Archive | United States Mining

Coal slump not impacting Navajo Mine, officials say – by Noel Lyn Smith (Farmington Daily Times – April 26, 2017)

NENAHNEZAD — Despite a nationwide slowdown in coal production and increased competition from inexpensive natural gas, the owners and the operators of Navajo Mine say they expect to continue doing business as usual.

Bisti Fuels Co., a subsidiary of the North American Coal Corp., has been operating the open-pit mine since Jan. 1, when it completed the transition in management from previous owners and operators, BHP Billiton.

The Navajo Transitional Energy Co., an enterprise of the Navajo Nation, purchased the mine and its equipment from BHP Billiton in 2013 and picked Bisti Fuels to run it. Among the plans to sustain coal mining operations, NTEC and Bisti Fuels are investing in new equipment and upgrading hardware. Continue Reading →

Fight softwood duties with U.S. coal shipment ban, premier urges – by Andrew Duffy and Lindsay Kines (Victoria Times Colonist – April 27, 2017)

If the United States refuses to come to the negotiating table, and the legal wrangling over the softwood lumber dispute drags on, Canada may want to consider retaliatory action, according to the man tasked with representing British Columbia in the matter.

A day after the U.S. imposed duties averaging 20 per cent on lumber shipments to the U.S, David Emerson, B.C.’s special trade envoy to the U.S., said there might be means of getting the Americans to move off their stance that Canada’s lumber industry is unfairly subsidized.

Asked if there’s anything beyond the legal route Canada could do to push for a negotiated settlement, Emerson suggested retaliation is an option. “There’s always a big debate as to whether a country wants to link one trade issue with another. It’s a slippery slope and while it often happens quietly and implicitly, very seldom is it done in an open and transparent way,” Emerson said. Continue Reading →

U.S. launches national security probe into aluminum imports – by David Lawder (Reuters U.S. – April 27, 2017)

WASHINGTON – The U.S. Commerce Department launched an investigation on Wednesday to determine whether a flood of aluminum imports from China and elsewhere was compromising U.S. national security, a step that could lead to broad import restrictions on the metal.

Commerce Secretary Wilbur Ross said the investigation was similar to one announced last week for steel imports into the United States, invoking Section 232 of a national security law passed in 1962 at the height of the Cold War.

Ross told reporters the probe was prompted by the extreme competitive pressures that unfairly traded imports were putting on the U.S. aluminum industry, causing several domestic smelters to close or halt production in recent years. Continue Reading →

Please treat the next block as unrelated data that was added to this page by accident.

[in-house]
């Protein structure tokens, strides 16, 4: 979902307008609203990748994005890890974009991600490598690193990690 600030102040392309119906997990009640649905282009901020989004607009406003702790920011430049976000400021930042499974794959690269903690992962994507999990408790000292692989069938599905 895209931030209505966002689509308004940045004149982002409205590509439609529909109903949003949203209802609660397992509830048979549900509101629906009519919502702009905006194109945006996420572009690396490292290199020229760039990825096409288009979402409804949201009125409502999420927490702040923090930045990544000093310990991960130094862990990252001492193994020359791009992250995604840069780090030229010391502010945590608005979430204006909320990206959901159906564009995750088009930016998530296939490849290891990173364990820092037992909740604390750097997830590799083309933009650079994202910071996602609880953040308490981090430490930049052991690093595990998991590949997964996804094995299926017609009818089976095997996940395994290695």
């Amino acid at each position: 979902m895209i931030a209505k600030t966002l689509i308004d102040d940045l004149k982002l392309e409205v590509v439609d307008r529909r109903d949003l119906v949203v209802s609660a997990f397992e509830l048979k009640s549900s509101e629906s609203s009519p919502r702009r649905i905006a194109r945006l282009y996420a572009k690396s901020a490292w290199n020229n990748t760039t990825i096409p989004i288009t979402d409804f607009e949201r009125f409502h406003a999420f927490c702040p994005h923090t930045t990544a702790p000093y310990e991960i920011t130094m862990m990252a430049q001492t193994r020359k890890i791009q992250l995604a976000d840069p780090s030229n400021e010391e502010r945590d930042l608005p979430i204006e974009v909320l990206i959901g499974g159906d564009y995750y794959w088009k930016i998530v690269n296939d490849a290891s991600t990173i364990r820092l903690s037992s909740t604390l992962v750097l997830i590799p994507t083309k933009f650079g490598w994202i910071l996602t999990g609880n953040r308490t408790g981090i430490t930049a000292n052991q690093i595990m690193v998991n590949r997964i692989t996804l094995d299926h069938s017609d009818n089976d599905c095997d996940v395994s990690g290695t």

Freeport cuts copper production targets after Indonesia spat – by Neil Hume (Financial Times – April 25, 2017)

Freeport-McMoRan, the world’s largest publicly traded copper company, has cut its production forecasts following a stand-off with the Indonesian government stop exports from its Grasberg mine banned.

The Arizona-based miner company had previously expected to sell 4.1bn pounds of copper this year, a figure it has now revised to 3.9bn after Jakarta banned shipments from Grasberg, the world’s second biggest copper mine.

The new guidance was revealed in a trading update that saw Freeport report adjusted net income of $220m for the three months to the end of March, against a loss of $196m a year ago when commodity prices were much lower. Continue Reading →

Alcoa’s stock surges in its first full quarter as standalone company – by Joe Deaux (Bloomberg/Globe and Mail – April 25, 2017)

Alcoa Corp.’s first full quarter as a standalone company vindicates investors’ faith and signals even better times may be ahead.

Profit excluding one-time items was 63 cents a share, New York-based Alcoa reported after the close of regular trading Monday, exceeding all seven estimates of analysts tracked by Bloomberg. Shares jumped as much as 7.1 per cent on Tuesday.

Shares have surged since the company separated from its jet– and car-parts business in November, helped by a jump in aluminum prices. Investors have also rewarded Alcoa for its thrift, as Chief Executive Officer Roy Harvey merges units and drives efforts to simplify operations. The results come as Arconic Inc., the downstream business that split from Alcoa, contends with a proxy battle fueled in part by concern over corporate spending. Continue Reading →

Alcoa Swaps New York for the City of Steel – by Joe Deaux (Bloomberg News – April 20, 2017)

Alcoa Corp. is giving up the glamour of New York City and going back to Pittsburgh, as new Chief Executive Officer Roy Harvey steps up efforts to streamline the aluminum maker.